According to the ASAMI scoring system, the results of the study showed that bony results were excellent in 13 cases (65%), good in 7 cases (35%), and no fair or poor bony results were seen in our study. Functional results were excellent in 20 cases (100%). Good, fair, poor, and failure functional results were not recorded for any patient of our study [Table 3].
Table 3: Association for the Study and Application of the Methods of Ilizarov score descriptions for bony result and functional result

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  Discussion Top

Although deformity correction of the proximal tibia can often be accomplished with an acute correction and the use of internal fixation, this method has limitations.[1],[2],[3] The presence of multiplanar deformities, symptomatic LLD, and lack of postoperative adjustability show the limitations of this method. Acute correction of a proximal tibial osteotomy can be associated with significant complications: common peroneal nerve palsy and compartment syndrome; the rate of neurovascular complications had reported to range from 3.3% to 18%.[17],[18]

The Ilizarov method of deformity correction and limb lengthening was the most important contribution in the field of deformity correction in the last century.[4] Significant disadvantages of the Ilizarov frame include a long learning curve and the need for frame adjustments with creation of additional hinges when correcting multiplanar deformities. When using the Ilizarov ring fixator (IRF) and its hinge system, it may sometimes become difficult or even impossible to place the hinges in the desired position, due to the frame construct itself. Even though the construct of the Ilizarov device theoretically may allow for axial corrections in every possible dimension, the treatment of multidimensional deformities may practically only partially be possible and mostly affords a step-by-step treatment of all deformities. This may lengthen the procedure and is prone to lead to further deformities. Furthermore, the correction of rotational deformities with the Ilizarov frame is a challenging task even for the most experienced surgeons.[6],[19]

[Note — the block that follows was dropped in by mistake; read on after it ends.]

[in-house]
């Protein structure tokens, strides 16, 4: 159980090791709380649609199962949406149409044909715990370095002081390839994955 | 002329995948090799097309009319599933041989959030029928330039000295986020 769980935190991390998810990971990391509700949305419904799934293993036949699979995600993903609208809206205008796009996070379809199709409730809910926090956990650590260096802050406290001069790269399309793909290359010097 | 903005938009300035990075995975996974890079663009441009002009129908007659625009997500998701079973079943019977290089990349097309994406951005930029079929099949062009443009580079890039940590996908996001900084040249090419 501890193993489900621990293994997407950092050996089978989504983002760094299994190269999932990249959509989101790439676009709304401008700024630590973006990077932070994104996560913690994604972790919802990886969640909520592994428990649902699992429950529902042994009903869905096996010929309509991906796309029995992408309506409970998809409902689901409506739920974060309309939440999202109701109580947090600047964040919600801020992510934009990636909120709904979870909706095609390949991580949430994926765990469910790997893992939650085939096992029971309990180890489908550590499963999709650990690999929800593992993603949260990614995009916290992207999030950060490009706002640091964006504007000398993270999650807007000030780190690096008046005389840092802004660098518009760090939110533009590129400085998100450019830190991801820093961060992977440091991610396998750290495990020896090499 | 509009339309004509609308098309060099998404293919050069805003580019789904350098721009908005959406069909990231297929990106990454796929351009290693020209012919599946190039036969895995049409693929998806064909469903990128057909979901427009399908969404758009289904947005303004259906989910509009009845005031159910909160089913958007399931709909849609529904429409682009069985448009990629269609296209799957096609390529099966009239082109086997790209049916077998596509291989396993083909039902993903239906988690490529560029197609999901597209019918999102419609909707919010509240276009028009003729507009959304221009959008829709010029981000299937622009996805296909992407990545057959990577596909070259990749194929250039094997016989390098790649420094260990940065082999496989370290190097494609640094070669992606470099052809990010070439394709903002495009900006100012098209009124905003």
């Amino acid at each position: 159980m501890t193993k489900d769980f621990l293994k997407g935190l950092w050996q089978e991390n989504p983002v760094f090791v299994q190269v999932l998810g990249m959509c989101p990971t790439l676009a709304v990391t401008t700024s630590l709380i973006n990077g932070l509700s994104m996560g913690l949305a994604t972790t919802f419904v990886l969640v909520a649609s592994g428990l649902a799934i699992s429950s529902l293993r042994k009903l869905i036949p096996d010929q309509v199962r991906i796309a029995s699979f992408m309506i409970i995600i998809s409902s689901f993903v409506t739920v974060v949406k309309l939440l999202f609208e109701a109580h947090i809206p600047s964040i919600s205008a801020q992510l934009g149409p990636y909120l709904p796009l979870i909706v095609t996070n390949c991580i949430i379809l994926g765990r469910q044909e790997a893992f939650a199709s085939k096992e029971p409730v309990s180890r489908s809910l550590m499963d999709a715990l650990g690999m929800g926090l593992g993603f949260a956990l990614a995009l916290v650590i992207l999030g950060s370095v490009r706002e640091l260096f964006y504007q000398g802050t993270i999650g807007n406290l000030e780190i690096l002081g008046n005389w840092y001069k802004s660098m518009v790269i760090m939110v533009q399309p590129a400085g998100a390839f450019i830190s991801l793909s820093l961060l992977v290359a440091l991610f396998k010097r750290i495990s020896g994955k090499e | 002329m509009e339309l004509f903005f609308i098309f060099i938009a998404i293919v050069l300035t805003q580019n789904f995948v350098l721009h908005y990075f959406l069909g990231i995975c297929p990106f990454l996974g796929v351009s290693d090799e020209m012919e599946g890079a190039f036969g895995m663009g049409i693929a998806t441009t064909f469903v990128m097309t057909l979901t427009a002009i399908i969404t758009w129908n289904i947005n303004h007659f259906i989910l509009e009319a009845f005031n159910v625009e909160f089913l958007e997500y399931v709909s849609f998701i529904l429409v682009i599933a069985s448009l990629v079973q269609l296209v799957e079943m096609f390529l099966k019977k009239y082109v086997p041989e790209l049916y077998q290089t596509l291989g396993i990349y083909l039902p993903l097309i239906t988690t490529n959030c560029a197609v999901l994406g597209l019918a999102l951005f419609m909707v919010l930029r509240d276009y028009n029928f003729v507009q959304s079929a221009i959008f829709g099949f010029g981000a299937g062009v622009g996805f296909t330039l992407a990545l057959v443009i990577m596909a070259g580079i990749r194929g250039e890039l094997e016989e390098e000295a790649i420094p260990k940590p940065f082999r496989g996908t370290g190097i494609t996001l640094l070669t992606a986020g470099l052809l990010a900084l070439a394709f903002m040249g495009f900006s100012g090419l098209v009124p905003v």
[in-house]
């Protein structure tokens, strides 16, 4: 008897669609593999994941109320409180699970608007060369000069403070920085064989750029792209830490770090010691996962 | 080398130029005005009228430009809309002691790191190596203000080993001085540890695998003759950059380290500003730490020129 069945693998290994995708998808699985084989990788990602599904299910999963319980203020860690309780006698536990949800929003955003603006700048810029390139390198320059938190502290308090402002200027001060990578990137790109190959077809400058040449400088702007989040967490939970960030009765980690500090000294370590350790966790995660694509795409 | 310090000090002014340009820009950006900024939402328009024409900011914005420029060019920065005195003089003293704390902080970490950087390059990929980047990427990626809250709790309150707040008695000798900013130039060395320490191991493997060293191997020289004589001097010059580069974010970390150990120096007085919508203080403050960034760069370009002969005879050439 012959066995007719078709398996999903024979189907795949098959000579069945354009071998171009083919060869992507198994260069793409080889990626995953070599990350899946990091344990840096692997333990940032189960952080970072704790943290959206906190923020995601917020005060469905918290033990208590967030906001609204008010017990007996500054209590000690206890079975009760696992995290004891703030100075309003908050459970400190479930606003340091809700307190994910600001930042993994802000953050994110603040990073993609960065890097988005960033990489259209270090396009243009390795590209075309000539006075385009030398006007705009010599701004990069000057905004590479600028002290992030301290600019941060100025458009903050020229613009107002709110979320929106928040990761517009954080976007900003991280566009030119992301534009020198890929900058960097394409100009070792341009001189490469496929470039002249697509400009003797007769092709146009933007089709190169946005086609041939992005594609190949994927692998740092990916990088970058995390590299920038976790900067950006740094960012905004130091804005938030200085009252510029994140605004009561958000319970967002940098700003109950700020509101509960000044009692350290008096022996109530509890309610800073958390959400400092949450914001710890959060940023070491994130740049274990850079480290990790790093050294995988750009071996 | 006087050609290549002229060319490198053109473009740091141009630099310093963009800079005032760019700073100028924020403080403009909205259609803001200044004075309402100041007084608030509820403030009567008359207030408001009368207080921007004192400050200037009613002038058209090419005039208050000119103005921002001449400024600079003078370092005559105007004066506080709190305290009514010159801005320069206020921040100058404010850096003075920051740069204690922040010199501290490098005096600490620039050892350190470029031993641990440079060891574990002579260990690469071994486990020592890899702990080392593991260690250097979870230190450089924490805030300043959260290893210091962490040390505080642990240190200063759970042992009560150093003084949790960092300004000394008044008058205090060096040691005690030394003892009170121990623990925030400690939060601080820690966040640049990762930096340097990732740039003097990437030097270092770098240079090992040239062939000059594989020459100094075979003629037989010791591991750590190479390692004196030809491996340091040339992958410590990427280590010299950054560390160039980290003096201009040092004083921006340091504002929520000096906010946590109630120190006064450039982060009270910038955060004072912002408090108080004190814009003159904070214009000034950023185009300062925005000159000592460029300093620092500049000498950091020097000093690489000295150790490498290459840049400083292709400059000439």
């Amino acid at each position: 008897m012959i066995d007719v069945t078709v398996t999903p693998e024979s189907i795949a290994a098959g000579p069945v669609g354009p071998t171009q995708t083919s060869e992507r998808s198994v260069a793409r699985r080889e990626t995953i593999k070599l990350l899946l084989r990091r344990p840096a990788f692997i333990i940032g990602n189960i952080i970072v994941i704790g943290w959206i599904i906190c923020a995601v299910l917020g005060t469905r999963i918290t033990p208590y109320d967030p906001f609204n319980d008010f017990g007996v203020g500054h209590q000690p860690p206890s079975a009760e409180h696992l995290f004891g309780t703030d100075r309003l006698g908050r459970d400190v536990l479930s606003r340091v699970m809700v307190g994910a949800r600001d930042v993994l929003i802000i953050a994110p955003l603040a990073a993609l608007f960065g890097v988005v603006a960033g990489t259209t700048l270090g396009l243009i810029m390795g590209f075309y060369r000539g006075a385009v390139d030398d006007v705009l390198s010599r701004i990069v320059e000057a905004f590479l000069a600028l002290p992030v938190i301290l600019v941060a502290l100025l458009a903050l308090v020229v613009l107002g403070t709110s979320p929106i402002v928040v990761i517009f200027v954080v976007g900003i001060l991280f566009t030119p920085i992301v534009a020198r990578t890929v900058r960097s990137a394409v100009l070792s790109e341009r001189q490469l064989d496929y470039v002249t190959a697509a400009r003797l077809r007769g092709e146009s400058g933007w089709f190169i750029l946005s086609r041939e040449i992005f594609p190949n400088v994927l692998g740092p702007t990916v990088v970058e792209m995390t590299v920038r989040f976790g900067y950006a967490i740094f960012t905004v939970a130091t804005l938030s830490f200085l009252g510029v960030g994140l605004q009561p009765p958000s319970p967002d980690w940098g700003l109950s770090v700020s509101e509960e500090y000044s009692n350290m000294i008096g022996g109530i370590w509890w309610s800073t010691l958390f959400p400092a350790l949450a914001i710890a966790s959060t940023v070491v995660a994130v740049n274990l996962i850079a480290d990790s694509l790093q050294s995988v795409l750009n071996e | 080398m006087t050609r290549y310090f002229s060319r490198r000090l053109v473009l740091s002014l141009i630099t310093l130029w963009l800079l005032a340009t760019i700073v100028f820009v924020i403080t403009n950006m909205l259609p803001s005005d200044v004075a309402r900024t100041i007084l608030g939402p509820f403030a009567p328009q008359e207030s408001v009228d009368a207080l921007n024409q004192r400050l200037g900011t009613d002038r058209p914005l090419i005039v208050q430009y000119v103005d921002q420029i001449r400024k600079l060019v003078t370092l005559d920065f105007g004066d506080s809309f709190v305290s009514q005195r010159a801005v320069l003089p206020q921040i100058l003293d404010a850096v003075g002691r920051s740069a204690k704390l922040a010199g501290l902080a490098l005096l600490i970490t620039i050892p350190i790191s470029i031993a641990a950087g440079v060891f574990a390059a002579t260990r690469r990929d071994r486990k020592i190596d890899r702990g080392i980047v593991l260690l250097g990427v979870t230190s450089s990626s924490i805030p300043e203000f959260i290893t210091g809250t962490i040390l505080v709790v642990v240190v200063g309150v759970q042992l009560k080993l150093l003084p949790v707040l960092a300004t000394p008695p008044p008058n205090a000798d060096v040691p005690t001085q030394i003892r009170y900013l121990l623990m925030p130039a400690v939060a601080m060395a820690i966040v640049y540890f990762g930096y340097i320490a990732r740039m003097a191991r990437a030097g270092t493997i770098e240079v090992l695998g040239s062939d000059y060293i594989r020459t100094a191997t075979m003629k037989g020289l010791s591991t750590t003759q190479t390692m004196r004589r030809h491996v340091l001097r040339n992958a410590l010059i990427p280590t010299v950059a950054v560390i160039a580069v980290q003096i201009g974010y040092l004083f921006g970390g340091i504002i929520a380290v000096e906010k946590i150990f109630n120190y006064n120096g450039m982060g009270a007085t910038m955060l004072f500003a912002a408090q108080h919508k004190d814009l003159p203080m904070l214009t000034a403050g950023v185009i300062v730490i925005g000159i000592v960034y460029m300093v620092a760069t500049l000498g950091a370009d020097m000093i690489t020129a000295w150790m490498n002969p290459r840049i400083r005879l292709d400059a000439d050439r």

The greatest advantage of the TSF and other hexapod systems is the elimination of the need for frame adjustments because they use six struts of adjustable length attached to universal hinges to move an object in six degrees of freedom. Spatial fixators are based on identical biological properties and host response as those of a traditional Ilizarov fixator, with possibly better mechanical properties and ease of use.[20] With the introduction of hexagonal strut geometry, the precise displacement of the proximal and distal fragments relative to each other is achieved. However, this improvement comes with a price of increased cost. Spatial fixator costs are six to ten times higher than traditional Ilizarov circular external fixators. For this reason, it is essential to identify patients for which spatial fixators would play a significantly effective role.

TSF is able to correct six-axis deformities simultaneously with computer accuracy. Therefore, after the application of the frame the surgeon is needed to perform accurate deformity analysis and input all the parameters to the website program. Undoubtedly, hexapod systems have become the treatment of choice for multiplanar skeletal deformities, especially with rotational components.[5]

Our study concept aimed to investigate the accuracy of correction for multiplanar proximal tibial deformities which had performed with the TSF. We carefully reviewed the literature over the last years and found there is general consensus that the TSF is a very efficient surgical tool that allows the correction of any kind of deformity [Table 4].[15],[21],[22],[23],[24],[25],[26],[27],[28],[29],[30]
Table 4: Literature summary on Taylor spatial frame for deformity correction